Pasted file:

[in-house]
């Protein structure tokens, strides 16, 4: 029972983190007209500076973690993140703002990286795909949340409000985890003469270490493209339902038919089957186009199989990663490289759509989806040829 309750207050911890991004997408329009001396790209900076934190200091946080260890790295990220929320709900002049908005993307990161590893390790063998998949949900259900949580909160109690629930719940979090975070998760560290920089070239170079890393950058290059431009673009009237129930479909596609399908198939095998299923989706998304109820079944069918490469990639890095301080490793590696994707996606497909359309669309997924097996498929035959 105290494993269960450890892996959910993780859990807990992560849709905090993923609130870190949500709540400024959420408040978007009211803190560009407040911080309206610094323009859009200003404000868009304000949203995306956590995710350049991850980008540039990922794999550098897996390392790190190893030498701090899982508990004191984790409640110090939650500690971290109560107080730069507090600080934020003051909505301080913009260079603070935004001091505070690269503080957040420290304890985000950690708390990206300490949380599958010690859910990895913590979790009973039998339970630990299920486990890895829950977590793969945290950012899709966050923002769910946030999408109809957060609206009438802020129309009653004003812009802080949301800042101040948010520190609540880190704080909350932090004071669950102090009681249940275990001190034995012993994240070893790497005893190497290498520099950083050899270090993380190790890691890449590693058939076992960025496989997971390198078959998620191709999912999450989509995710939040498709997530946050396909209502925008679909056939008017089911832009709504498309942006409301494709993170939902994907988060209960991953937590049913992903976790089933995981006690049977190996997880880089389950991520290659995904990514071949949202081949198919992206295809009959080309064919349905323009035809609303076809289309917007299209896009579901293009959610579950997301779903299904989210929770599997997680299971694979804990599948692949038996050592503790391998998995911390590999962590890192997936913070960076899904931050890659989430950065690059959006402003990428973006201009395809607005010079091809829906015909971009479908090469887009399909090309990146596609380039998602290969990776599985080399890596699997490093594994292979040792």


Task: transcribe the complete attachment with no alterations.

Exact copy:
[in-house]
């Protein structure tokens, strides 16, 4: 029972983190007209500076973690993140703002990286795909949340409000985890003469270490493209339902038919089957186009199989990663490289759509989806040829 309750207050911890991004997408329009001396790209900076934190200091946080260890790295990220929320709900002049908005993307990161590893390790063998998949949900259900949580909160109690629930719940979090975070998760560290920089070239170079890393950058290059431009673009009237129930479909596609399908198939095998299923989706998304109820079944069918490469990639890095301080490793590696994707996606497909359309669309997924097996498929035959 105290494993269960450890892996959910993780859990807990992560849709905090993923609130870190949500709540400024959420408040978007009211803190560009407040911080309206610094323009859009200003404000868009304000949203995306956590995710350049991850980008540039990922794999550098897996390392790190190893030498701090899982508990004191984790409640110090939650500690971290109560107080730069507090600080934020003051909505301080913009260079603070935004001091505070690269503080957040420290304890985000950690708390990206300490949380599958010690859910990895913590979790009973039998339970630990299920486990890895829950977590793969945290950012899709966050923002769910946030999408109809957060609206009438802020129309009653004003812009802080949301800042101040948010520190609540880190704080909350932090004071669950102090009681249940275990001190034995012993994240070893790497005893190497290498520099950083050899270090993380190790890691890449590693058939076992960025496989997971390198078959998620191709999912999450989509995710939040498709997530946050396909209502925008679909056939008017089911832009709504498309942006409301494709993170939902994907988060209960991953937590049913992903976790089933995981006690049977190996997880880089389950991520290659995904990514071949949202081949198919992206295809009959080309064919349905323009035809609303076809289309917007299209896009579901293009959610579950997301779903299904989210929770599997997680299971694979804990599948692949038996050592503790391998998995911390590999962590890192997936913070960076899904931050890659989430950065690059959006402003990428973006201009395809607005010079091809829906015909971009479908090469887009399909090309990146596609380039998602290969990776599985080399890596699997490093594994292979040792």